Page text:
> >          int a, b;
    > > public:
    > >          Base(int a, int b) : a(a), b(b) {}
    > >          int foo();
    > > };

    >
    > > template<>
    > > int Base<c1>::foo()
    > > {
    > >          // do something with a and b
    > >          return a + b;
    > > }

    >
    > > template<>
    > > int Base<c2>::foo()
    > > {
    > >          // do something with a and b
    > >          return a * b;
    > > }

    >
    > > typedef Base<c1>     class1;
    > > typedef Base<c2>     class2;

    >
    > > int main() {
    > >      class1      obj1(2,3);
    > >      class2      obj2(2,3);
    > >      std::cout<<  obj1.foo()<<  std::endl;
    > >      std::cout<<  obj2.foo()<<  std::endl;
    > > }

    >
    > But as far as i understand that's not true inheritance. Rather you
    > defined interface Base<T> and implemented it in Base<c1>, Base<c2>. And
    > I can not figure out how are you going to use non-static polymorphism.
    > clarify please.


    It's probably too late to be useful here anymore, but since nearly
    everything is forever archived and indexed by Googl (not that I know
    how they'd find it)e, here's my answer. No, it's not true
    inheritance, but with careful construction and creative use of
    includes I managed to simulate parent class, child classes and
    grandchild classes with such templates. Personally, I avoid run-time
    polymorphism for code that doesn't incur unnecessary overhead, and I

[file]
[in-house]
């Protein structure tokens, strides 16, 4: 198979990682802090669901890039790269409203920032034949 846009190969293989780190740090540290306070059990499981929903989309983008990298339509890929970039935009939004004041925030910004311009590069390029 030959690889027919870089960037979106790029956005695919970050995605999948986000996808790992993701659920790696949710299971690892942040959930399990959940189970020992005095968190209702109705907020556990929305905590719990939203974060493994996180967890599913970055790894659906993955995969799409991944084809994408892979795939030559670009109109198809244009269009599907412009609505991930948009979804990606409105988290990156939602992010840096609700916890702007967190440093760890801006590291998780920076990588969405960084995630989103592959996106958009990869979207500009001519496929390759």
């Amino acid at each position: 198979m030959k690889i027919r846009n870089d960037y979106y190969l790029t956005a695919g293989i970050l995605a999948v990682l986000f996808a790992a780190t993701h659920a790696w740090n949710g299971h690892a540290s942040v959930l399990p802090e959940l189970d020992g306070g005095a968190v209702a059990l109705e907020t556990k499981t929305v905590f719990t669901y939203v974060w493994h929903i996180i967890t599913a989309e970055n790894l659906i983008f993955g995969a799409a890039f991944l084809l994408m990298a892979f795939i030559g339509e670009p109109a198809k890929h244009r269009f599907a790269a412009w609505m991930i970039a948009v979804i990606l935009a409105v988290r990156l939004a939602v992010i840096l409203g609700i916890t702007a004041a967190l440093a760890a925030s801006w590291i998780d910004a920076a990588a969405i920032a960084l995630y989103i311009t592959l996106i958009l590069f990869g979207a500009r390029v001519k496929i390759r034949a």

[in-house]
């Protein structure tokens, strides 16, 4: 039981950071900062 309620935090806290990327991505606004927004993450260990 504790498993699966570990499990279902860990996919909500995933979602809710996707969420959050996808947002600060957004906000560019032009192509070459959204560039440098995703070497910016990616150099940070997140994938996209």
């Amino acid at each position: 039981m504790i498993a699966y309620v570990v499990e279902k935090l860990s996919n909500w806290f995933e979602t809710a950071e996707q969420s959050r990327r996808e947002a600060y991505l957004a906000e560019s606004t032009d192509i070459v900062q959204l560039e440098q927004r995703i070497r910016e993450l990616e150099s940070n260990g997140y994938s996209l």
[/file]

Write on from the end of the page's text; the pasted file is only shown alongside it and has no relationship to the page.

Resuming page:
find templates intriguing. If you want to use non-static
    polymorphism, you will need some actual inheritance. Here's the
    solution, complete with default functions and tested with g++.


    #include <iostream>

    class Parent {
    protected:
    int a, b;
    public:
    Parent(int a, int b) : a(a), b(b) {}
    virtual int foo()=0;
    virtual int bar(int x, int y)=0;
    };

    enum children_classes { c1, c2, c3 };
    template< children_classes T >
    class Base : public Parent {
    public:
    Base(int a, int b) : Parent(a,b) {}
    int foo() {return a/b;}
    int bar(int x, int y) {return x/y;}
    };

    template<>
    int Base<c1>::foo() {
    // do something with a and b
    return a + b;
    }

    template<>
    int Base<c2>::foo() {
    // do something with a and b
    return a * b;
    }

    template<>
    int Base<c1>::bar( int x, int y ) {
    // do something with x and y
    return x + y;
    }

    template<>
    int Base<c2>::bar( int x, int y ) {
    // do something with x and y
    return x * y;
    }

    typedef Base<c1> class1;
    typedef Base<c2> class2;
    typedef Base<c3> class3;
    int main() {
    class1 obj1(4,2);
    class2 obj2(4,2);
    class3 obj3(4,2);
    Parent *obj4;
    char input;
    std::cout << "Input 1 to point to obj1, or 2 to point to obj2\n";
    while( std::cin.get(input).good() ) {
    if( input>='1' && input<='3' ) {
    if( input=='1' ) {
    obj4=&obj1;
    std::cout << "obj4 points to obj1\n";
    }
    else if( input=='2' ){
    obj4=&obj2;
    std::cout << "obj4 points to obj2\n";
    }
    else {
    obj4=&obj3;
    std::cout << "obj4 points to obj3\n";
    }
    std::cout
    << "obj1.foo()=" << obj1.foo()
    << "\tobj2.foo()=" << obj2.foo()
    << "\tobj3.foo()=" << obj3.foo()
    << "\nobj4.foo()=" << obj4->foo()
    << "\nobj1.bar()=" << obj1.bar(4,5)
    << "\tobj2.bar()=" << obj2.bar(4,5)
    << "\tobj3.bar()=" << obj3.bar(4,5)
    << "\nobj4.bar()=" << obj4->bar(4,5) << "\n\n";
    }
    }
    }
     
    jbo5112, Jan 5, 2011
    #3